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Late Weekly Musings: Improving gaming communities - Different but the same.


Hello there Destructoid! You may have seen me around before but I tend to stay near the background of things. I'm thinking about making an introduction post since it's been so long since I've blogged but right now I'm here to talk about what makes online communities great based off of my personal experience. The other day I was playing 360 with a friend and we were talking about the good ol' days when MMO's were more a part of our gaming, but not for gaming's sake, for a social outlet.

Back in the day I used to play this game called Graal, at the young age of 9 years old I downloaded it in 1995 when it was listed under the name "Zelda Online." Legal issues between the game creators and Nintendo caused them to change the name but the game was very blatantly inspired by the 16-bit Zelda: A Link to the past. Graal was like nothing I had ever seen before, as a young and impressionable gamer I fell in love with its online community and Zeldaesque atmosphere. I began playing the game on the Classic Graal server where my inner Graalian eventually died, I could never get engrossed in the other servers so I naturally stuck to Classic. I used to be a really huge PKer (Playerkiller for all you n00bs out there) and on my 4th account I was up to around 46,100 kills before fading out. I made friends in this game that I could never make anywhere else. Zozma, Layzie, Nicholas KILL and KIO were some of the first friends I ever made in the game and they have probably changed my life in more than one way to this day. I still talk to them but only every once in a while (KILL where are you?). We started guilds together, formed alliances, built our guildhouses, custom skins, and everything in between. This game was cool because it was built around the community and all players had equal rights to become LAT's (Level designers and Scripting), GPs (Graal Police), GCs (Game Coordinator), and FAQs (Your one-stop-shop for questions and assistance). The community was the reason this game was so great much like the community here at Destructoid being the reason for this sites amazing accessibility.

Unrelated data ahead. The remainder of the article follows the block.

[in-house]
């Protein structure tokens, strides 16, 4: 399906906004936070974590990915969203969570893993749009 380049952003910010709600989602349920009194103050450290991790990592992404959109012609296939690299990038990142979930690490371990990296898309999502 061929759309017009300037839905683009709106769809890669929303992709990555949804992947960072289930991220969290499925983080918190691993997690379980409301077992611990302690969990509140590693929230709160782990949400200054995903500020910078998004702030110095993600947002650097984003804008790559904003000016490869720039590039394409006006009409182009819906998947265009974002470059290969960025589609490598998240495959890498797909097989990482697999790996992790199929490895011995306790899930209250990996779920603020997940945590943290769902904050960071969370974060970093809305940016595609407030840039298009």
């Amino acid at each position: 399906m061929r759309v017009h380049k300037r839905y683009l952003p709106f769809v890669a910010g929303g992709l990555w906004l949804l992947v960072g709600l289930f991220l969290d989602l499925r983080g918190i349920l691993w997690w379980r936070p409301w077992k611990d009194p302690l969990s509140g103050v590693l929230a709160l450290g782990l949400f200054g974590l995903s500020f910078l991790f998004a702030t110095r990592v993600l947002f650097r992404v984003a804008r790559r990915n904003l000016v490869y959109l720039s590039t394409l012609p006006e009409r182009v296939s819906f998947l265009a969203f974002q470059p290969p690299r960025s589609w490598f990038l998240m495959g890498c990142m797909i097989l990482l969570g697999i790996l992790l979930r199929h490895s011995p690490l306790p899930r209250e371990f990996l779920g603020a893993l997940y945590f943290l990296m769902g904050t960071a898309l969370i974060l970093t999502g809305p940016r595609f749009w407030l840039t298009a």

From the summer of 1995 to around January 2007 I had worked on the Classic Server with two different accounts. I would plug in my weekly required 200 minutes of Hosting events as a GC and on one of my other accounts I was the Classic Server Levels Admin. I had designed locations and quests in the game working with wonderful people from all around the world to make it all happen. I did this for free, out of pure passion for the community that I grew up with.

This used to be one of my social outlets.

By the end of my Classic Levels Admin career I had designed numerous quests, shields, swords, events, player houses, guild houses, overworld maps, and anything else that you can think of. This wasn't just a game to me; it was my hobby and my main creative outlet.